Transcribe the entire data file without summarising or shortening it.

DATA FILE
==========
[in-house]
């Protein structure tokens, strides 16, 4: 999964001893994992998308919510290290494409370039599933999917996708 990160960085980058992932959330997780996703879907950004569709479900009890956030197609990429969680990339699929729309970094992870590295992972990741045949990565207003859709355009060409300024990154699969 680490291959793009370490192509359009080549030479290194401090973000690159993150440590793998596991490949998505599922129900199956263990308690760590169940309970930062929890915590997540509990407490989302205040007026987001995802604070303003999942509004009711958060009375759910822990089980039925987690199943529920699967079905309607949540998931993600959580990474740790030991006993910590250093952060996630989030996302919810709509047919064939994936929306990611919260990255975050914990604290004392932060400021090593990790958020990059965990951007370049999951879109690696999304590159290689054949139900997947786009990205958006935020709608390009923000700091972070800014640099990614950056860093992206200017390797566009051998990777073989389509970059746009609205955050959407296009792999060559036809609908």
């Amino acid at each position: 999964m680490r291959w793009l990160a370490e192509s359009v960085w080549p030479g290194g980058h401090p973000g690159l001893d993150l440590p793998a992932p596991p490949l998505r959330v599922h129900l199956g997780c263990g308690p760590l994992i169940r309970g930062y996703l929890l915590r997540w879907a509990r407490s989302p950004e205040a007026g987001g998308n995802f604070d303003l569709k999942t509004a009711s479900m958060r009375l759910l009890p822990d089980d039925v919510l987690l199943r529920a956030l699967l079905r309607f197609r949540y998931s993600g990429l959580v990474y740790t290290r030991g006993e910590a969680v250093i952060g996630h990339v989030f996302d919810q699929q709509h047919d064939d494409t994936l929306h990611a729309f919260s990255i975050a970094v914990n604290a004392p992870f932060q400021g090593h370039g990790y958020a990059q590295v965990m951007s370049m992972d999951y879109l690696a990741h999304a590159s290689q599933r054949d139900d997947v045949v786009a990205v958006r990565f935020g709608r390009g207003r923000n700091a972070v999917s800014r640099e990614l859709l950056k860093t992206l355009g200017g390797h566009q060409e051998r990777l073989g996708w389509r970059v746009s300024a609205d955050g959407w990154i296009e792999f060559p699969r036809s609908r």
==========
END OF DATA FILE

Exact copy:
[in-house]
């Protein structure tokens, strides 16, 4: 999964001893994992998308919510290290494409370039599933999917996708 990160960085980058992932959330997780996703879907950004569709479900009890956030197609990429969680990339699929729309970094992870590295992972990741045949990565207003859709355009060409300024990154699969 680490291959793009370490192509359009080549030479290194401090973000690159993150440590793998596991490949998505599922129900199956263990308690760590169940309970930062929890915590997540509990407490989302205040007026987001995802604070303003999942509004009711958060009375759910822990089980039925987690199943529920699967079905309607949540998931993600959580990474740790030991006993910590250093952060996630989030996302919810709509047919064939994936929306990611919260990255975050914990604290004392932060400021090593990790958020990059965990951007370049999951879109690696999304590159290689054949139900997947786009990205958006935020709608390009923000700091972070800014640099990614950056860093992206200017390797566009051998990777073989389509970059746009609205955050959407296009792999060559036809609908």
């Amino acid at each position: 999964m680490r291959w793009l990160a370490e192509s359009v960085w080549p030479g290194g980058h401090p973000g690159l001893d993150l440590p793998a992932p596991p490949l998505r959330v599922h129900l199956g997780c263990g308690p760590l994992i169940r309970g930062y996703l929890l915590r997540w879907a509990r407490s989302p950004e205040a007026g987001g998308n995802f604070d303003l569709k999942t509004a009711s479900m958060r009375l759910l009890p822990d089980d039925v919510l987690l199943r529920a956030l699967l079905r309607f197609r949540y998931s993600g990429l959580v990474y740790t290290r030991g006993e910590a969680v250093i952060g996630h990339v989030f996302d919810q699929q709509h047919d064939d494409t994936l929306h990611a729309f919260s990255i975050a970094v914990n604290a004392p992870f932060q400021g090593h370039g990790y958020a990059q590295v965990m951007s370049m992972d999951y879109l690696a990741h999304a590159s290689q599933r054949d139900d997947v045949v786009a990205v958006r990565f935020g709608r390009g207003r923000n700091a972070v999917s800014r640099e990614l859709l950056k860093t992206l355009g200017g390797h566009q060409e051998r990777l073989g996708w389509r970059v746009s300024a609205d955050g959407w990154i296009e792999f060559p699969r036809s609908r």